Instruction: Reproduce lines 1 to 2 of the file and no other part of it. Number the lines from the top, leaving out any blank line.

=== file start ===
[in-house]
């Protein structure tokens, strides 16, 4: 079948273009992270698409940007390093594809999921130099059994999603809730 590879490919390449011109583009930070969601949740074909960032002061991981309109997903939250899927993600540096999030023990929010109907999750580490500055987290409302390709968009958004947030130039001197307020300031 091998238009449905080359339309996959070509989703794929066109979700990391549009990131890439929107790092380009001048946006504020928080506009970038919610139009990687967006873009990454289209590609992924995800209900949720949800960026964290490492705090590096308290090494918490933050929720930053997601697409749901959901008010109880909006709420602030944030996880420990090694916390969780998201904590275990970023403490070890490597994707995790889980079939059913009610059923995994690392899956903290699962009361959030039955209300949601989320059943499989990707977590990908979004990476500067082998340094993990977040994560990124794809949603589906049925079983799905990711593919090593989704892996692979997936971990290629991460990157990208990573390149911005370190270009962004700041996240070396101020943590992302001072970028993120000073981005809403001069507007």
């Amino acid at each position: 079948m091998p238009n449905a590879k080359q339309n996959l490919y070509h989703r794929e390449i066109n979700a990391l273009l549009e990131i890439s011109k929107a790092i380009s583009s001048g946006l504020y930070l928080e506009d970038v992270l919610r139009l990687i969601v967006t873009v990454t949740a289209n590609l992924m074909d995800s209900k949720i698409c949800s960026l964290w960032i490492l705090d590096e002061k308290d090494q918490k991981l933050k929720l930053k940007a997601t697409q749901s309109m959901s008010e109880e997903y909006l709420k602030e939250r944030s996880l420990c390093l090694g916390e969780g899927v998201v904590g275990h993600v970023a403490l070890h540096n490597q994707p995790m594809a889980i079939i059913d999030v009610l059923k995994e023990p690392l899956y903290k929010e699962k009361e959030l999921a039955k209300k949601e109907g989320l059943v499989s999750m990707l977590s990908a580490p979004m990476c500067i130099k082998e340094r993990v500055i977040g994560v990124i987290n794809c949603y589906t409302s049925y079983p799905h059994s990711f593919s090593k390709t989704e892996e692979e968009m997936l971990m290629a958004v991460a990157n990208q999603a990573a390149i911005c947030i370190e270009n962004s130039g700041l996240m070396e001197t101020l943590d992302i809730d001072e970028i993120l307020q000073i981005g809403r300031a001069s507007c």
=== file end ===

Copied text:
[in-house]
């Protein structure tokens, strides 16, 4: 079948273009992270698409940007390093594809999921130099059994999603809730 590879490919390449011109583009930070969601949740074909960032002061991981309109997903939250899927993600540096999030023990929010109907999750580490500055987290409302390709968009958004947030130039001197307020300031 091998238009449905080359339309996959070509989703794929066109979700990391549009990131890439929107790092380009001048946006504020928080506009970038919610139009990687967006873009990454289209590609992924995800209900949720949800960026964290490492705090590096308290090494918490933050929720930053997601697409749901959901008010109880909006709420602030944030996880420990090694916390969780998201904590275990970023403490070890490597994707995790889980079939059913009610059923995994690392899956903290699962009361959030039955209300949601989320059943499989990707977590990908979004990476500067082998340094993990977040994560990124794809949603589906049925079983799905990711593919090593989704892996692979997936971990290629991460990157990208990573390149911005370190270009962004700041996240070396101020943590992302001072970028993120000073981005809403001069507007």